Eliminating errors in temperature control

Those who have visited my blog more than once, will probably know about my continuous struggle to get a better control of the temperatures throughout the house, both up- and downstairs.

To demonstrate the biggest ‘problem’ we have here regarding temperature control, I made a chart showing 2 different temperatures. The blue line shows the temperature measured in the living-room, by the internal sensor of our thermostat. The red line shows the temperature measured in the hallway, with an RF temperature sensor.

Oh, and the trends in the chart below could well be just like yours, cause it’s a very common phenomenon:

Temperature charts

Most of the days were sunny, but the last 3 weren’t. The peaks in the blue line (i.e. the temperature in the living-room) are caused by the solar radiation, warming up the living-room to almost 23 degrees! That’s OK of course, but the result is that the central heating will not burn from approx. 12:00 till 18:00. And the whole house, except the living-room, is getting colder and colder.. So no matter what I do, this is the first thing I have to fix -I need a different reference temperature. I know that for quite some time, but never did something about it. Not every thermostat has the ability of connecting a remote temperature sensor to it, I didn’t want to move the thermostat to another location and we sure don’t want to block the sun radiation that’s warming up the living-room for free. (oh and btw: no, the thermostat is not ‘hit’ by direct sunlight).

So last Thursday I added another item to my ever growing collection of hardware to control the temperature inside: a remote temperature sensor.

Honeywell F42010972-001

A week ago I stumbled upon this sensor of which I didn’t even know it existed and immediately decided to buy it and give it a try.

I pulled 2 m. of ‘thermostat wire’ through the wall to my Honeywell Chronotherm Touch Modulation, connected the sensor, configured the thermostat and left the remote sensor dangling in the hallway, near the coat rack and started watching the OpenTherm information.

The remote sensor now replaced the internal sensor of the thermostat and I immediately saw the temperature dropping from 20.5 °C to 19 °C, which is the temperature in our hallway. At the same time, the modulation level of the boiler went up to 100% 🙂 Of course, I’ll have to adjust the ‘room’ setpoint … lowered that one with 1.5 °C as well and things seemed to stabilize again.

That’s part 1 of the story. Part 2 is preventing the heat produced by the boiler flowing to the living-room when it’s not needed there (cause the sun radiation is already produces enough). Well, that’s not that hard – I can control the floorheating pump with an appliance module and switch the pump off@setpoint+0.1°C and back on when the temperature reaches setpoint-0.1°C. Done…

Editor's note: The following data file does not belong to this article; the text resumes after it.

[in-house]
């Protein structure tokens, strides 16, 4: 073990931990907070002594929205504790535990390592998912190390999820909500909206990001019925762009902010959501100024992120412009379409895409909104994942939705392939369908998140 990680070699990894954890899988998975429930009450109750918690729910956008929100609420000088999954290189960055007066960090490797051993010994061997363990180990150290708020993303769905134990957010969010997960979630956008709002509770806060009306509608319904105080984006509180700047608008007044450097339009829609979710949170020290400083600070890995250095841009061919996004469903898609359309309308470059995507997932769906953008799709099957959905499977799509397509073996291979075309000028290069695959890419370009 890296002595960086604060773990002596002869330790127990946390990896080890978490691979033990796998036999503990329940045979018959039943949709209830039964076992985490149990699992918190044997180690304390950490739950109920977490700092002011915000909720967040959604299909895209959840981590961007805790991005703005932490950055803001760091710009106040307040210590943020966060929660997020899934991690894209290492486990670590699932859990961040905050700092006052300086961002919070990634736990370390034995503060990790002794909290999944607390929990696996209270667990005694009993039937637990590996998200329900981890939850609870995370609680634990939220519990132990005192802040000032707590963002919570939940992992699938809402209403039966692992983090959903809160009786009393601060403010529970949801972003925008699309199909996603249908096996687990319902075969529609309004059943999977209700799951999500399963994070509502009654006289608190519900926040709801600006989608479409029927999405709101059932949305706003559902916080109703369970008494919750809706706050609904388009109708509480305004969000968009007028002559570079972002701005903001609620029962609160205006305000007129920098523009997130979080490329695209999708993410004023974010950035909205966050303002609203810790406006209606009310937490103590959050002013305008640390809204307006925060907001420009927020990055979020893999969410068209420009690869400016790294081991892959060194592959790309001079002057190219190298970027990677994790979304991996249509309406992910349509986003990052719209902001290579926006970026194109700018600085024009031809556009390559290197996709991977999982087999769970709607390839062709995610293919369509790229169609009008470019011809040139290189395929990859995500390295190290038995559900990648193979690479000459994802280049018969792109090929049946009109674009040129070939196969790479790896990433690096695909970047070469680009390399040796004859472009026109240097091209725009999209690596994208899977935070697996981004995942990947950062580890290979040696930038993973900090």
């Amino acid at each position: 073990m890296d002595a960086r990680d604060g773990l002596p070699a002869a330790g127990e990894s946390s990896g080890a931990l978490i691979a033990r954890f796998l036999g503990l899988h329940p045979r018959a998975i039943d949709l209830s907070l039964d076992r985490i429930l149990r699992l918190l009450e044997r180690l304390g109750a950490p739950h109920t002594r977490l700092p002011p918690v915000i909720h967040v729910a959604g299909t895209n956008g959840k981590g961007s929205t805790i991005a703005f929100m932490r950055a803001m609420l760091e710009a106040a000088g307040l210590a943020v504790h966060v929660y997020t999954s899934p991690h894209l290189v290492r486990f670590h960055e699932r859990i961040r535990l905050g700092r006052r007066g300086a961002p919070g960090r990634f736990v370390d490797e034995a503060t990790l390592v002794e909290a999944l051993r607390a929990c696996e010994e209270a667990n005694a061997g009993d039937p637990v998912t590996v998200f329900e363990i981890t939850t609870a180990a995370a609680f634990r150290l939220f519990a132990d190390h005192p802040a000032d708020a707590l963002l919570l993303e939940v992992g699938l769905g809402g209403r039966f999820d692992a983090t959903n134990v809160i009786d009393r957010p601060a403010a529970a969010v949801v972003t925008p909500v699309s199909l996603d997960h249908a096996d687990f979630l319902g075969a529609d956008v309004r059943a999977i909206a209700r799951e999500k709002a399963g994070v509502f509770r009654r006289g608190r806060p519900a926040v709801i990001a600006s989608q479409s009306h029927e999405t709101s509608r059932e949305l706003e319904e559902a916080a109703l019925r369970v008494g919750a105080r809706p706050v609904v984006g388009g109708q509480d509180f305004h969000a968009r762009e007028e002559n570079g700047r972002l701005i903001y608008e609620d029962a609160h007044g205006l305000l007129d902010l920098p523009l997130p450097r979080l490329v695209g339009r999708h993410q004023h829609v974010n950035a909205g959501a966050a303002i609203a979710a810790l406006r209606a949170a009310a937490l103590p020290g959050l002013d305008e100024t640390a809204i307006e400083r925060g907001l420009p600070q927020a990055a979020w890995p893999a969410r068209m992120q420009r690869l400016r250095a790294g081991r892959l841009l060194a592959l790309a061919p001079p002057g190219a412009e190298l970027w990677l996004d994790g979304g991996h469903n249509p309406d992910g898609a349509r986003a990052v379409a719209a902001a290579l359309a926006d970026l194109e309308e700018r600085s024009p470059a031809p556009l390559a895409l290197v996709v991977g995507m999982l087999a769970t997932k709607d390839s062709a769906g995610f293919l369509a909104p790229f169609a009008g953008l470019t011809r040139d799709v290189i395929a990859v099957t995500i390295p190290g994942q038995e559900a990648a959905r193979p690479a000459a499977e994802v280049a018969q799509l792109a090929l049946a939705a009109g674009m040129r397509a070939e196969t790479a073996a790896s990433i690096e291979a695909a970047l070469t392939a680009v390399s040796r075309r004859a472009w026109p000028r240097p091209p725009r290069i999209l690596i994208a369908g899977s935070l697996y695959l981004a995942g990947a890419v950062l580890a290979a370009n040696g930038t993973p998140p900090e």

Let’s see what this new setup brings in terms of stability…

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6 Responses to Eliminating errors in temperature control

  1. Jeroen says:

    Hi Robert,

    You say that you don’t want to move the living room thermostat. But now you’ve disabled it and are using the external one. What is the principal difference?

    Does the MAX! not have a remote sensor?

    Regards, Jeroen

    • The difference is that the thermostat is still in the living-room, where everyone expects it to be. Now I can put the temperature sensor wherever I want – for example under the stairs in the hallway, or maybe even somewhere upstairs or in the kitchen; no limitations.

      The MAX! radiator thermostats seem to send the temperature sensor values as well as I found out very recently, but I’m not sure yet if those values are really that usable. It’s on my todo list 😉

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  4. David Pritchard says:

    I’m embarking on a major refurbishment and aiming to have a similar set-up: radiant floor heating with multiple zone control.

    The current idea is to have several multiple thermostats. A master thermostat controls the boiler temperature, and the others open or close the valves for their zones, as needed.

    Originally I wanted the Nest thermostat (because it’s smart enough to take into account such things as the weather), but then I was told I need a modulating boiler for efficiency, which in turns means a modulating thermostat. So I tried to find a “smart” modulating thermostat – in turns out such beasts are rare indeed. So rare, apparently, that they only exist in the Netherlands – the centre of the universe for modulating boilers and thermostats. 🙂

    So now I’m considering the ThermoSmart as the master thermostat, in spite of the fact that it’s in Dutch. The guy who installs it will have a fit. 🙂 Do you know anything about this thermostat?

    • Robert Hekkers says:

      I’ve read about the ThermoSmart but never used one myself. Funny, when I visited their website to refresh my memory I saw that their HQ is less than 10 km away from here 😉

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